*The commercial component of the program will provide the students the basic understanding and hands on experience with commercial wiring systems. The commercial electrical learning builds onto the electrical residential wiring the students learn first. The commercial projects are very similar to the residential, except they use different materials, which are typically installed on metal stud structures. The types of material consist of metal clad cable (MC), flex tubing (seal tight) and electrical metallic tubing (EMT). The students produce basic schematic drawings for each project.
*The industrial component of the program is a (value added) learning (or additional course for the adult program). If a student is in the electrical trades program for three to four years, they typically will experience the industrial applications. The electrical industrial component consists of conduit bending (EMT and ridged), threading rigid conduit, wiring single phase and tree phase motors, motor controls and variable frequency drives (VFDs). The students produce advanced schematic drawings for the projects for each project.
North Montco’s instructors have years of industry experience to impart to their students. Robert Catanzaro, has been working in the electrical industry since 1980.
“I was first exposed to electrical work while I was in the co-op program in high school working as a maintenance person at a Holiday Inn. I then enlisted into the Army Corps of Engineers as an electrician, which I did for four years. After leaving the Army, I entered into an apprenticeship program through an electrical contractor,” said Catanzaro.
He then spent the next twenty years working for electrical contractors, working on projects such as airports, hospitals, schools, emergency generators and water treatment plants. In 2004, he started his own electrical contractor business, bidding and working on projects that were familiar, mainly school renovations and emergency generators. In 2012, he was presented with the opportunity to teach the electrical trades at North Montco.
There are many avenues to take in the electrical industry, such as a general electrician installing conduit, wiring, lighting and receptacles. There are also specialties in this field, such as security systems, fire alarm systems, CCTV systems, automation and Lineman (transmission power).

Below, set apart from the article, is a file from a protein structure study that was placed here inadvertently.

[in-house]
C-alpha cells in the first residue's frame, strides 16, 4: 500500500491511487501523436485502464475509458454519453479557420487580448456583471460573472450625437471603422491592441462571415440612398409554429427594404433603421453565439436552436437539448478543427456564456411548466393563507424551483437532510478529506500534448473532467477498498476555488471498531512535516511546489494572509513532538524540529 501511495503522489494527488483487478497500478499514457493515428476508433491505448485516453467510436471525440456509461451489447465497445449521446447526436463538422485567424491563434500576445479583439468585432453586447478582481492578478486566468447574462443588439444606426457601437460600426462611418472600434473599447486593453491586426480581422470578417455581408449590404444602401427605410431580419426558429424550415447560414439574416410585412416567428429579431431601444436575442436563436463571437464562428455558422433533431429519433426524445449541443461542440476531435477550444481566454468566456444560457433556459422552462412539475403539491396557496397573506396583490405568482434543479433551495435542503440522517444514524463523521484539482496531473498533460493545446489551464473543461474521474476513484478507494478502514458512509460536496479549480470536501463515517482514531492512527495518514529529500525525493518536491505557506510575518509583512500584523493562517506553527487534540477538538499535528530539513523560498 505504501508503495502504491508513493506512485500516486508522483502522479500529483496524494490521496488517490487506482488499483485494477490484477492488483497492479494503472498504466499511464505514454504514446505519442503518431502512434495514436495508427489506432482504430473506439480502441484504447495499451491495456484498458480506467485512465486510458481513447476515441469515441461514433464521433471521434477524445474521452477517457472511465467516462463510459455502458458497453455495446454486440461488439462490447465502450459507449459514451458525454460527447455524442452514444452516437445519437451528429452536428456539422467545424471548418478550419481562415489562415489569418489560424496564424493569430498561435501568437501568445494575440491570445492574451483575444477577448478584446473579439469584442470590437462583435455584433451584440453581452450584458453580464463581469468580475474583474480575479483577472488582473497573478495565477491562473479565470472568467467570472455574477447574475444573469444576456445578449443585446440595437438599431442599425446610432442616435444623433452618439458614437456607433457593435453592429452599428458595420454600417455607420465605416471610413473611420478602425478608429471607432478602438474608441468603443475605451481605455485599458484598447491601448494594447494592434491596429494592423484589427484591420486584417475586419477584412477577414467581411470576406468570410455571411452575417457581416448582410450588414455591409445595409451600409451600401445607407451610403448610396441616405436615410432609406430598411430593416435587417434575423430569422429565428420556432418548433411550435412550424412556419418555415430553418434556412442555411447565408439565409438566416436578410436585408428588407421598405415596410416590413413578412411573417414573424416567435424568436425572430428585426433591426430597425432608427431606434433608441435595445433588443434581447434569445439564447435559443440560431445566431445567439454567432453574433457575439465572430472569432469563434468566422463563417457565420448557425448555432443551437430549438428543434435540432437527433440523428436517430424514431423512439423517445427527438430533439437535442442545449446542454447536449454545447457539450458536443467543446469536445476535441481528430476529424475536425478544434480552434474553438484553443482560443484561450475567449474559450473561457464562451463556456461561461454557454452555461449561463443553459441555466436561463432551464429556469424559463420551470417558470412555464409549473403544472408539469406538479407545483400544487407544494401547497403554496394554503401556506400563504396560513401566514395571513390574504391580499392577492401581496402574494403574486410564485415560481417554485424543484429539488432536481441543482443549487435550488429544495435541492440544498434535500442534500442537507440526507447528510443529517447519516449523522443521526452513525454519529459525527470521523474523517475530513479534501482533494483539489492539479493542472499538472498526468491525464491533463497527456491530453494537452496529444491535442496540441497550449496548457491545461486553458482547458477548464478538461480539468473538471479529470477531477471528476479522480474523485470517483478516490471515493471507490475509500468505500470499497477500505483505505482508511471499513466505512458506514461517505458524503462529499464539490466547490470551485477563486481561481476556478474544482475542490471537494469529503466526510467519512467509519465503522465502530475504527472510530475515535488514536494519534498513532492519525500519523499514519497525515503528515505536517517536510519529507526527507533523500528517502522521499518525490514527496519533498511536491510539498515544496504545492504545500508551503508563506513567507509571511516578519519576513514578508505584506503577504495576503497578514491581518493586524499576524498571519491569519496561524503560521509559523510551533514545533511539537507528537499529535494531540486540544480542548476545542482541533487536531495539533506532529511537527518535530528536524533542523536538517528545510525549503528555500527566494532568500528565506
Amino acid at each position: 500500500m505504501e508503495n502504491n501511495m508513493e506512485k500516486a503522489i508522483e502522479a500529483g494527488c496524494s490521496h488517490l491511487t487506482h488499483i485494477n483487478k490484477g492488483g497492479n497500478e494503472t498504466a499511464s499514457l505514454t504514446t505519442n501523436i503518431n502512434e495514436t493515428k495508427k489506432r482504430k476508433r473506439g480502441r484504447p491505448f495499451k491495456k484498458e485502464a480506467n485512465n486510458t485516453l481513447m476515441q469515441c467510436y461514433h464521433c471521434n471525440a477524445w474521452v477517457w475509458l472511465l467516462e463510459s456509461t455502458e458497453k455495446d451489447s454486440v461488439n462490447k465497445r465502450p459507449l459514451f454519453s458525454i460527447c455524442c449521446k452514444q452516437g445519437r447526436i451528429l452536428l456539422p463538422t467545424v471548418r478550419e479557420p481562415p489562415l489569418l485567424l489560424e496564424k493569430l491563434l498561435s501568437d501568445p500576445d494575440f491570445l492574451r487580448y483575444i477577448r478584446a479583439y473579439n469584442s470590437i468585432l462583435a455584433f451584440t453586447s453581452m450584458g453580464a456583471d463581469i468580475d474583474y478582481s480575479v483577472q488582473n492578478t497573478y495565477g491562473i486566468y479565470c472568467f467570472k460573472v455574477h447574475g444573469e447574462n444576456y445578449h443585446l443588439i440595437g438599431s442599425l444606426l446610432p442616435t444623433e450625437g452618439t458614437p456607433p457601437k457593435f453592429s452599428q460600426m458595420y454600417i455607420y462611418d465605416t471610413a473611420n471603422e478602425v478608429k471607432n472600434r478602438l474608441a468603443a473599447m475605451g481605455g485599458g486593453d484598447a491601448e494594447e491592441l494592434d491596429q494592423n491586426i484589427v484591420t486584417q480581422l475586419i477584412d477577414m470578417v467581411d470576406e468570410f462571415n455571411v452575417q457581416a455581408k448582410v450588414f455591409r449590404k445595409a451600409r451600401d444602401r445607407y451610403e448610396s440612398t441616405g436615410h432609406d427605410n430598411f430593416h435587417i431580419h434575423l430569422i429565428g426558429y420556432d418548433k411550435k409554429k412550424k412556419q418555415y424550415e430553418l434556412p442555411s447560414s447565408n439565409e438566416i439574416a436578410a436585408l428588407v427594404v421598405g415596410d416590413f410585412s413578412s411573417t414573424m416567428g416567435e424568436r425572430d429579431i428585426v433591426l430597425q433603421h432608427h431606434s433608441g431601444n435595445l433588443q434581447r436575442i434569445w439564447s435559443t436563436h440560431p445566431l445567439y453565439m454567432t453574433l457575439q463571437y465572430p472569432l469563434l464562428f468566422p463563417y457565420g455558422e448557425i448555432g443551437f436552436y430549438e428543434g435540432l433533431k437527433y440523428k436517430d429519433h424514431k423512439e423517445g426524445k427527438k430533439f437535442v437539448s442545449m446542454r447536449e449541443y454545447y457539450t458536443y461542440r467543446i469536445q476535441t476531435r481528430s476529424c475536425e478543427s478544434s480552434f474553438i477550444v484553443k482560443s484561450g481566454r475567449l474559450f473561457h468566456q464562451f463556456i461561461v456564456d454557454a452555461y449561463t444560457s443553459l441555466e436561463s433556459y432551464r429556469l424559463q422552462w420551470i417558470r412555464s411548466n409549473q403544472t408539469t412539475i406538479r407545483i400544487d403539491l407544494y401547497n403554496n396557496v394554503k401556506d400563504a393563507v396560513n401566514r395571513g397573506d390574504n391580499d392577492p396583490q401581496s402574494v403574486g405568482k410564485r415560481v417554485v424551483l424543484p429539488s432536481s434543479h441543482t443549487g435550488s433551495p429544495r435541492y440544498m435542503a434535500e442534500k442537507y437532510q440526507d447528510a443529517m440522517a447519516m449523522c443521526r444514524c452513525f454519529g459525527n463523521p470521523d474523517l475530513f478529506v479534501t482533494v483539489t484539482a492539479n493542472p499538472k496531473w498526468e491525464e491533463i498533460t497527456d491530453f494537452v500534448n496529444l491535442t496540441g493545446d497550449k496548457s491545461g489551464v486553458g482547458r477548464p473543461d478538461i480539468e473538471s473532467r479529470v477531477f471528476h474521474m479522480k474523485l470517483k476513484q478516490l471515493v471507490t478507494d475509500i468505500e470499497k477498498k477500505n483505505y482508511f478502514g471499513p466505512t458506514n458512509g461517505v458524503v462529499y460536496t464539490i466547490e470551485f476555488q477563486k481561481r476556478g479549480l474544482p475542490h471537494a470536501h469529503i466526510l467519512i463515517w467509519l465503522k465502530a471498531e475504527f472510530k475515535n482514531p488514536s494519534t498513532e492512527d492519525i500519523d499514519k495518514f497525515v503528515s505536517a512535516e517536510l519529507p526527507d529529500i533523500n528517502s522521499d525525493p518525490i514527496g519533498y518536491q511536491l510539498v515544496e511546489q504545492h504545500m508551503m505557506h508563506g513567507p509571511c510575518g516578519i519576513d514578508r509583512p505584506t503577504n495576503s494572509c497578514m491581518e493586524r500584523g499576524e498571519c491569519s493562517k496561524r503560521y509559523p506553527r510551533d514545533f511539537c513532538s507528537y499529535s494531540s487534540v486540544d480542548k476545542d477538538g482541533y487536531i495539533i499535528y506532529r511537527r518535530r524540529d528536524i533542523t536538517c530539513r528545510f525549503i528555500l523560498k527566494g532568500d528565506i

Many of those in the skilled trades have had similar interests as a youth, and that may have helped them to hone their ability to become good problem solvers. For example, as a child, Sauers shared that he liked to take things apart (the telephone in his case) to see how they worked.
“I was inquisitive and liked to work with my hands and became good at it,” Said Sauers. “if you don’t like to be outside, this trade might not be for you. A career as an electrician is great for people who don’t like to be at the same place all of the time.”
Register today at www.nmtcc.org
Other continuing education courses are available at North Montco Technical Career Center. With multiple programs offered in six high-demand occupation sectors, you can increase workplace skills and earn the certifications employers want most: construction trades, culinary arts, engineering, manufacturing, health careers, driver’s education and commercial driver license (CDL).
Key components to training in all of the programs reflect current industry trends and advances in technology. Partnerships with business and industry, manufacturing and schools have kept NMTCC’s programs state of the art to meet the demands of local employers. Various apprenticeships are available. Call today for more information (215) 855-3931.